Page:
HOWEVER MORE IMPORTANTLY: Everyone seems to be busy campaigning to tear down statues and blue plaques – alienating some in the process as well as obliterating part of our history. Instead why don’t they campaign to celebrate the greatest British warriors to end slavery?
William Wilberforce for instance. Where is his statue? Well there is one in his home city of Hull and there is a smaller one tucked away in Westminster Abbey. But there should be a proper one out of doors in Central London don’t you think?
You could argue that John Newton, the ex-slaver that became an abolitionist (and incidentally wrote the hymn Amazing Grace after he shifted over to the side of the great and the good) deserves a statue. After all he was the one that mentored William Wilberforce. But all he has is a large bronze bust somewhere in Ireland.
However this Cornish warrior against slavery nobody celebrates. Stick him on the empty plinth in Trafalgar Square I reckon. He at least deserves a statue somewhere. Barrington Reynolds, the Cornishman who helped put an end to international slavery. Now there’s an unsung hero. Looks a little strange but – What a guy. In fact forget the statue, they should make a movie about him:
India’s 2011 census stated that 16% of the Indian population, some 200 million people, are Dalits. Historically, being a Dalit in India means being at the bottom of an outdated and abysmal caste system. This idea still persists and as a result, Dalit people are vulnerable to a host of human rights abuses. Dalit women are particularly vulnerable must also struggle against patriarchal structures. A UN report from February 2018 highlights the fact that the discrimination Dalit women face, alongside factors such as lack of healthcare and sanitation, has resulted in Dalit women living, on average, 14.6 years less than ‘higher’ caste women. This is a shocking statistic. The report emphasises the fact that it is not just being of a lower-caste and one’s gender that acts as a barrier to mobility, opportunity and equality. The colour of one’s skin can also play a factor in how you are treated in India. A fair complexion is praised and promoted across society, through the media and beauty ideals. As a result, racism becomes a pertinent issue. If you are a dark-skinned Dalit women, your prospects in Indian society are not as fortunate as those of higher-caste, fairer women. This is particularly true in terms of employment with statistical evidence demonstrating that Dalit women are less likely to gain employment and when they do, they earn significantly less than their non-Dalit female counterparts. Literacy rates and levels of education of Dalit peoples are also significantly lower than their ‘higher’ caste counterparts. This huge problem persists across the nation and needs continuous attention.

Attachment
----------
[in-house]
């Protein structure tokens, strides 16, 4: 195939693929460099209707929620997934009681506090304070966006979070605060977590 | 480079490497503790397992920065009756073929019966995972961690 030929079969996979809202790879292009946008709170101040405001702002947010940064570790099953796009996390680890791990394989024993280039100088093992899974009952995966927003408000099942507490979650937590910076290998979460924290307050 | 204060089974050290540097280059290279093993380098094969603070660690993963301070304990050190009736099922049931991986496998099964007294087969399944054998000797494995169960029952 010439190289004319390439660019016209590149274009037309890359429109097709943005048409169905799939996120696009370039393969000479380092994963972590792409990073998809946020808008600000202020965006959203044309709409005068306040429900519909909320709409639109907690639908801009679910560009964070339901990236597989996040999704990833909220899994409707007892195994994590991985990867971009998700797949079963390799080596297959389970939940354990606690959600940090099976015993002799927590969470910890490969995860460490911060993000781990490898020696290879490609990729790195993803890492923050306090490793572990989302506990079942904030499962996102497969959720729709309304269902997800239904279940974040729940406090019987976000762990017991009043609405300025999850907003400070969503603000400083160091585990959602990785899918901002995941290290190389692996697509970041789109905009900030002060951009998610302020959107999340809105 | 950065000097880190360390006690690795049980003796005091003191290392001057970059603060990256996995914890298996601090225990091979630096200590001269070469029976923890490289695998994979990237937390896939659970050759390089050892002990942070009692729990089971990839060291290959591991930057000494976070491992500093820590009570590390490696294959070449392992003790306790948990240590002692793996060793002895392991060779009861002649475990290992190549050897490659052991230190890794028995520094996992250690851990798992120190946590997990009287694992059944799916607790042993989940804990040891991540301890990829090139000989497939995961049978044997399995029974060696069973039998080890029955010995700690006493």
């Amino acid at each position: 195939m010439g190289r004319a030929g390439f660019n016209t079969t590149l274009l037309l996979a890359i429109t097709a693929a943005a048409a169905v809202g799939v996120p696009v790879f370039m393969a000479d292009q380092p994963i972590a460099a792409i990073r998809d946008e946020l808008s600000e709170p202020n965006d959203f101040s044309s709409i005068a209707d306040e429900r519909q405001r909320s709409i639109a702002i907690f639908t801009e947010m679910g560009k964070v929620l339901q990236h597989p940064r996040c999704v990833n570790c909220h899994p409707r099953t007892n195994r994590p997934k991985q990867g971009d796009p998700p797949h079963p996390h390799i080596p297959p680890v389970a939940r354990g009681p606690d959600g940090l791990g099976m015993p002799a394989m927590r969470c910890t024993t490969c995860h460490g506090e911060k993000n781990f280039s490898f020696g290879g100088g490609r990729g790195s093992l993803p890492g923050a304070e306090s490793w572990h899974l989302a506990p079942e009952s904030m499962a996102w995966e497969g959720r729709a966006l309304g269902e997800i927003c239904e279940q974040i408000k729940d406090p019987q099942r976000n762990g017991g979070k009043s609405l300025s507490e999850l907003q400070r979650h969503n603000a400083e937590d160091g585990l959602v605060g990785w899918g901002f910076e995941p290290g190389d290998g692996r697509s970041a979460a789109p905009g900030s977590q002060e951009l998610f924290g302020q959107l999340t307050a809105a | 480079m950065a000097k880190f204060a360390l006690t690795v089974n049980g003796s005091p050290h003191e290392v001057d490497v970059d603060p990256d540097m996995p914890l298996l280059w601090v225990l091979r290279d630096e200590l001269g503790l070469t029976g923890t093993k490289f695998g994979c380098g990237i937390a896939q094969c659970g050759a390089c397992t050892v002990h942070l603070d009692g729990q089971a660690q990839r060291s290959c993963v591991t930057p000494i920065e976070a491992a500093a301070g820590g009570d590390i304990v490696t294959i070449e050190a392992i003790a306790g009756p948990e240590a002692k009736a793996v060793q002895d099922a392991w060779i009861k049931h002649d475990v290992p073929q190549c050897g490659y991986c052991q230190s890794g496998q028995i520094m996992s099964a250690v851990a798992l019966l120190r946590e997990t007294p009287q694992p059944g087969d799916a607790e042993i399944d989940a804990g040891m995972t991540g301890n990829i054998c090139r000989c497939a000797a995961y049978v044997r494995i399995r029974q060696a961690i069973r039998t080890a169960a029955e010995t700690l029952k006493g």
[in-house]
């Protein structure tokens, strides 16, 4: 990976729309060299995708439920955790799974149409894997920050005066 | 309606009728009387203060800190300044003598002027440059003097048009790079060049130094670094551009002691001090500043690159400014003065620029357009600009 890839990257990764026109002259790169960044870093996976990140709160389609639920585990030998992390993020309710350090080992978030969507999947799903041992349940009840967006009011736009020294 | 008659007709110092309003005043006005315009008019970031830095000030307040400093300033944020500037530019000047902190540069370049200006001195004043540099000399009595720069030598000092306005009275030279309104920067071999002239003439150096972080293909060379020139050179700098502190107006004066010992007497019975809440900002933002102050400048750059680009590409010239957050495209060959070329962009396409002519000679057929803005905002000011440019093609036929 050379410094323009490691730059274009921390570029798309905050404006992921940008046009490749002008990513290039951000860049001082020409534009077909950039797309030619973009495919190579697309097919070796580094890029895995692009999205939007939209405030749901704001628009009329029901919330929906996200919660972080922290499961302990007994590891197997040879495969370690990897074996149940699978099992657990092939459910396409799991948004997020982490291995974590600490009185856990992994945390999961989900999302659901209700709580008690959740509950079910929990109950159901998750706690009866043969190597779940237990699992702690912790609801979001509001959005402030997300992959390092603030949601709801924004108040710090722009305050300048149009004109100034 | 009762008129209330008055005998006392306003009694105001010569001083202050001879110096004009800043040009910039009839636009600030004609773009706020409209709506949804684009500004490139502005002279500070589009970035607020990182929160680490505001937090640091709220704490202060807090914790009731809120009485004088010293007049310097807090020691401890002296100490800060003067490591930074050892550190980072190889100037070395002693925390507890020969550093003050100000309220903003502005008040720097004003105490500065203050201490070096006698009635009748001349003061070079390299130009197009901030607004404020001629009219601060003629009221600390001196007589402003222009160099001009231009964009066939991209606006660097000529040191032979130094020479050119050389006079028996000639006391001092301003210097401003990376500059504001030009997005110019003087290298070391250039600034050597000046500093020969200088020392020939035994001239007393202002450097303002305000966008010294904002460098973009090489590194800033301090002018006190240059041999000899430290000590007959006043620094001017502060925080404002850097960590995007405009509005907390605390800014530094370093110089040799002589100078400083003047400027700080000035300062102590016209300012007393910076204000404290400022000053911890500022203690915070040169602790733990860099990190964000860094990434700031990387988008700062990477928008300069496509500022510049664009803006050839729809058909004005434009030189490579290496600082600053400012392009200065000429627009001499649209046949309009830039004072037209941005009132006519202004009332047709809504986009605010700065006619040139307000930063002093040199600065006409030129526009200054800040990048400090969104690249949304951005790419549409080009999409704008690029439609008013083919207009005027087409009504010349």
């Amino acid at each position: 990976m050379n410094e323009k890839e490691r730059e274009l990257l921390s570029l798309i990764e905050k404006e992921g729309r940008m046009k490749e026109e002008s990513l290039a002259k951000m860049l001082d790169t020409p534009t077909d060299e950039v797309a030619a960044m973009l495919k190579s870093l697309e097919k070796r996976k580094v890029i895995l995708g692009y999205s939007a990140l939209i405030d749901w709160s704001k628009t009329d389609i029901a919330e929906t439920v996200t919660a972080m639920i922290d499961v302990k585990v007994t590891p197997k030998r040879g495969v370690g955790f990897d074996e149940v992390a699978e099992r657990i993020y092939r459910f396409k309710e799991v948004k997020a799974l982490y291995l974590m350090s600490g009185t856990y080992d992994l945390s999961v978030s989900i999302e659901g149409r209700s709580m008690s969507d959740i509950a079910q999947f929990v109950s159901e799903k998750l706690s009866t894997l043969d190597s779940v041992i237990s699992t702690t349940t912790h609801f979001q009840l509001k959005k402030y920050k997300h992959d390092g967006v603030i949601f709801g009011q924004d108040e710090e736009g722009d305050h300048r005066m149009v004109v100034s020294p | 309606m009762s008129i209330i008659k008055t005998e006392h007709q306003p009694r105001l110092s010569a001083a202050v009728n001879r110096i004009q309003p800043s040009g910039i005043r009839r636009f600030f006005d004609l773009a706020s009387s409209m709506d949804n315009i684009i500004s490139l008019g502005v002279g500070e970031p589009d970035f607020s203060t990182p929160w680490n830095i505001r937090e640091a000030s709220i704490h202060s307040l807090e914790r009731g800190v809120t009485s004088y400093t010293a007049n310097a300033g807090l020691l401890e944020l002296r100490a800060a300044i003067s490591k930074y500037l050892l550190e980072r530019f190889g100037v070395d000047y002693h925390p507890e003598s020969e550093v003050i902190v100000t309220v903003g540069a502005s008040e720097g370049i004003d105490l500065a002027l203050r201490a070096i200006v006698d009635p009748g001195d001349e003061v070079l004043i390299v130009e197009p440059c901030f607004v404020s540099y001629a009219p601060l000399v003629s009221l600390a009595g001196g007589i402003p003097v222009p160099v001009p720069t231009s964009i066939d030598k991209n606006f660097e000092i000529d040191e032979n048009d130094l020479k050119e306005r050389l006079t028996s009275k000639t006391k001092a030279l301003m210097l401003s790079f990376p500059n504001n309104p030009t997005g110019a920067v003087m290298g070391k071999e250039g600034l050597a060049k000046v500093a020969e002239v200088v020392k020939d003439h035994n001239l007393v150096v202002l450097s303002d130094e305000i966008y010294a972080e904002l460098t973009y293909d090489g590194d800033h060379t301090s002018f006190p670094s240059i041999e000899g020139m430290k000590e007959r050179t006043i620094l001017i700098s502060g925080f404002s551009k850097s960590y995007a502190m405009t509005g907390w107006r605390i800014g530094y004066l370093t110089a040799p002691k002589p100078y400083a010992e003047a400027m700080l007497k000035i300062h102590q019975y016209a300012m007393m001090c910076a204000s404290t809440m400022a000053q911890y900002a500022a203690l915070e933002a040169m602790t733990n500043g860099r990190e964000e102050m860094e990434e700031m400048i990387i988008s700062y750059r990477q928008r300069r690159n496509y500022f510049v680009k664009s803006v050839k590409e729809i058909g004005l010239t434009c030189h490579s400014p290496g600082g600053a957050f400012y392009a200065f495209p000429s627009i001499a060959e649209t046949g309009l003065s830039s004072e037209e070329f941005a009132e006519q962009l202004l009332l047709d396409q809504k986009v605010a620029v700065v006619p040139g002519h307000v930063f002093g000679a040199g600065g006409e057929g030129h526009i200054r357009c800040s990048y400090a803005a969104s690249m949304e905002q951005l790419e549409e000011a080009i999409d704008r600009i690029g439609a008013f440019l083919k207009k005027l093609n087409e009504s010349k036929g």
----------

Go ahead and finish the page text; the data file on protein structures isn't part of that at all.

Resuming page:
There is a radical Indian feminist push within the country that seeks to move away from more homogenous feminist movements that fail to take into account the further oppression one may face as not just a woman, but a Dalit woman. As a result, we have seen the development of ‘intersectional feminism’ at both a grassroots and international level. Both Dalit and non-Dalit Indian women have used the concept of intersectional feminism to raise the profile of injustices against the Dalits. The ‘Dalit Women Fight‘ in India and the Feminist Dalit Organisation (FEDO) in Nepal are two such groups campaigning for visibility and change. There are other platforms that have established themselves as a means of articulating the voice of Dalit women, notably All India Dalit Mahila Adhikar Manch (AIDMAM) which is a movement born from the National Campaign on Dalit Human Rights (NCDHR). Womankind Worldwide is an international women’s organisation that lends its support to groups such as FEDO. The voice of these Dalit women is growing in prominence. This gives hope to those that believe in the improvement of the welfare and wellbeing of Dalit women in a country that has historically seen them marginalised and oppressed.
The position of Dalit women in India, a nation infamous for its failure to protect its women and facilitate true equality, is deplorable. Whilst there are grassroots and international efforts making noise, this is not enough. The Indian government has continuously been the subject of great criticism for the position of its women, minorities and those from ‘lower’ castes, yet they continually fail to do anything substantive about it. The international community needs to raise the profile of Dalit women in India and apply pressure where it is needed to ensure that the future for these women is one of hope and change.